Last night at the user group meeting I mentioned the launch event of Windows Server 2008, Visual Studio 2008 and SQL Server 2008. I forgot to mention that all attendees will get a promotional pack containing all three new products. You can go ahead and register for it here.

C# 3.0 Cookbook 3rd Edition - I Recommend!

I had the pleasure to work as a technical reviewer on C# 3.0 Cookbook 3rd Edition, by Jay Hilyard, Stephen Teilhet (O'Reilly).
It is a wonderful book with a pragmatic approach to solve common interesting problems.
Thank you O'Reilly for inviting me to work on this book.

C# 3.0 Presentation source code

JD Conley was kind enough to post the source code on his blog of the presentation he did last night, at Fresno State, for our Central California .Net User Group.
Thank you JD!

Saturday, February 23, 2008

Central California .Net User Grop meeting - Feb/27/2008

I am looking forward to next user group meeting, which will be presented by JD Conley, who will talk about C#3.0.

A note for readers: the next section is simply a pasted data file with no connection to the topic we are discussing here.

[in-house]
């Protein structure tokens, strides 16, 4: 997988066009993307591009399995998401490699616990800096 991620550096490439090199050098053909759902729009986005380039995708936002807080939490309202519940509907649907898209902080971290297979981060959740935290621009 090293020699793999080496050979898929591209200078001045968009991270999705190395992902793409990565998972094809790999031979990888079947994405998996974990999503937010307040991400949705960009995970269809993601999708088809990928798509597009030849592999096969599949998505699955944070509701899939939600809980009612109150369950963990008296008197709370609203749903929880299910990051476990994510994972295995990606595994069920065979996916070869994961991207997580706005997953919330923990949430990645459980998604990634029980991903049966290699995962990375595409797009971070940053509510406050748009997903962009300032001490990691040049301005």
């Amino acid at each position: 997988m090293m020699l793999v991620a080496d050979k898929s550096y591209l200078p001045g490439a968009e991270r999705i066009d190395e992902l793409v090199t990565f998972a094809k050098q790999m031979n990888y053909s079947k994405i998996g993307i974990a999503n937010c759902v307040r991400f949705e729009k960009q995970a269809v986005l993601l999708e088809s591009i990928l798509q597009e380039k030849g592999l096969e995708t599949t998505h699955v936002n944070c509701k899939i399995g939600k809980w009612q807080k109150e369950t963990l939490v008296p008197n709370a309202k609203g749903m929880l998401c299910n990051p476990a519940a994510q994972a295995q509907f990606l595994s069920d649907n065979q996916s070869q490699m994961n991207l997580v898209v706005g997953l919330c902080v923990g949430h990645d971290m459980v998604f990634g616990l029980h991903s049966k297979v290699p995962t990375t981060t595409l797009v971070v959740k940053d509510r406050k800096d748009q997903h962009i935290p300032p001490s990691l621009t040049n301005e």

For more information visit

Friday, February 22, 2008

Problem with CD/DVD drive in Vista

I am not proud of having my inaugural blog post on how to fix a bug in Windows Vista.
I have been using Vista 64 and have encountered a few problems.
It started with my old logitech webcam, which I cannot find a vista driver for. I bought a Microsoft Lifecam to replace it, and, guess what, the thing didn't work right out of the box. I had to run a patch to fix something on the USB drivers of Vista 64 bits. It worked. It was funny to buy a brand new Microsoft peripheral incompatible with Vista 64.
The next problem I had was with my CD/DVD drive. After some windows update it appeared with a warning sign in Device Manager, saying that the driver was missing. I spent several minutes trying to find a more up-to-date driver for my drive (TSSTcorp TS-L632H - came in a Inspiron 1520). Also, my U3 thumb drive didn't work.

It turns out that the solution for this problem has nothing to do with driver, after all. All you have to do is
a) Go to the registry and find [HKEY_LOCAL_MACHINE\SYSTEM\CurrentControlSet\Control\Class\{4D36E965-E325-11CE-BFC1-08002BE10318}
b) Make sure the class = CDROM
c) Delete both UpperFilter and LowerFilter keys.
d) reboot.

After I did this, both my CD/DVD drive and my U3 thumb drive (which works like a CD) work fine!

Other than these, and not being able to run my McAfee Viruscan on Vista, I haven't had any problems with Vista 64.